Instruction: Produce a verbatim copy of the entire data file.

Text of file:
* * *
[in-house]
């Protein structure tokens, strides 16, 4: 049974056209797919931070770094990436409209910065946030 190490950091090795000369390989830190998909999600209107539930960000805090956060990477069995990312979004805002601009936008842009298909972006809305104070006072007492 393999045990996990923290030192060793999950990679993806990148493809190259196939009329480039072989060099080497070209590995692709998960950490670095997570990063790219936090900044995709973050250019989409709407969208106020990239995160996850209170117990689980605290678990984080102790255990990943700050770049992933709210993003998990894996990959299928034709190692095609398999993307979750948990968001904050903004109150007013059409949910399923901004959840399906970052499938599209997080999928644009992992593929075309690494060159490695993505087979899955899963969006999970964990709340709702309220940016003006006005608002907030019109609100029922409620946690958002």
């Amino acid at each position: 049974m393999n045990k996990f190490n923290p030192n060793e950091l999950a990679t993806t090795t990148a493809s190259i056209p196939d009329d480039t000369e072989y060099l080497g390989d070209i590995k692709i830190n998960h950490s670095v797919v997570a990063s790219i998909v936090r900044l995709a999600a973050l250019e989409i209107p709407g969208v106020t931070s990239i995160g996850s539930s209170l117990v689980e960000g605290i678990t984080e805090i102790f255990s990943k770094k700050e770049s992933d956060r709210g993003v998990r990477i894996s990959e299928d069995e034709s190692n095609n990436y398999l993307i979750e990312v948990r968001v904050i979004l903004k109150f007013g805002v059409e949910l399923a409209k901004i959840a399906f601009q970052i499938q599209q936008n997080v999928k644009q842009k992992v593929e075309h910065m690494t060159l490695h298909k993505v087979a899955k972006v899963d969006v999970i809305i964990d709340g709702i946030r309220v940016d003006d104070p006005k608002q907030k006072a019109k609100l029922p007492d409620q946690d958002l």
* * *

[in-house]
């Protein structure tokens, strides 16, 4: 049974056209797919931070770094990436409209910065946030 190490950091090795000369390989830190998909999600209107539930960000805090956060990477069995990312979004805002601009936008842009298909972006809305104070006072007492 393999045990996990923290030192060793999950990679993806990148493809190259196939009329480039072989060099080497070209590995692709998960950490670095997570990063790219936090900044995709973050250019989409709407969208106020990239995160996850209170117990689980605290678990984080102790255990990943700050770049992933709210993003998990894996990959299928034709190692095609398999993307979750948990968001904050903004109150007013059409949910399923901004959840399906970052499938599209997080999928644009992992593929075309690494060159490695993505087979899955899963969006999970964990709340709702309220940016003006006005608002907030019109609100029922409620946690958002």
């Amino acid at each position: 049974m393999n045990k996990f190490n923290p030192n060793e950091l999950a990679t993806t090795t990148a493809s190259i056209p196939d009329d480039t000369e072989y060099l080497g390989d070209i590995k692709i830190n998960h950490s670095v797919v997570a990063s790219i998909v936090r900044l995709a999600a973050l250019e989409i209107p709407g969208v106020t931070s990239i995160g996850s539930s209170l117990v689980e960000g605290i678990t984080e805090i102790f255990s990943k770094k700050e770049s992933d956060r709210g993003v998990r990477i894996s990959e299928d069995e034709s190692n095609n990436y398999l993307i979750e990312v948990r968001v904050i979004l903004k109150f007013g805002v059409e949910l399923a409209k901004i959840a399906f601009q970052i499938q599209q936008n997080v999928k644009q842009k992992v593929e075309h910065m690494t060159l490695h298909k993505v087979a899955k972006v899963d969006v999970i809305i964990d709340g709702i946030r309220v940016d003006d104070p006005k608002q907030k006072a019109k609100l029922p007492d409620q946690d958002l």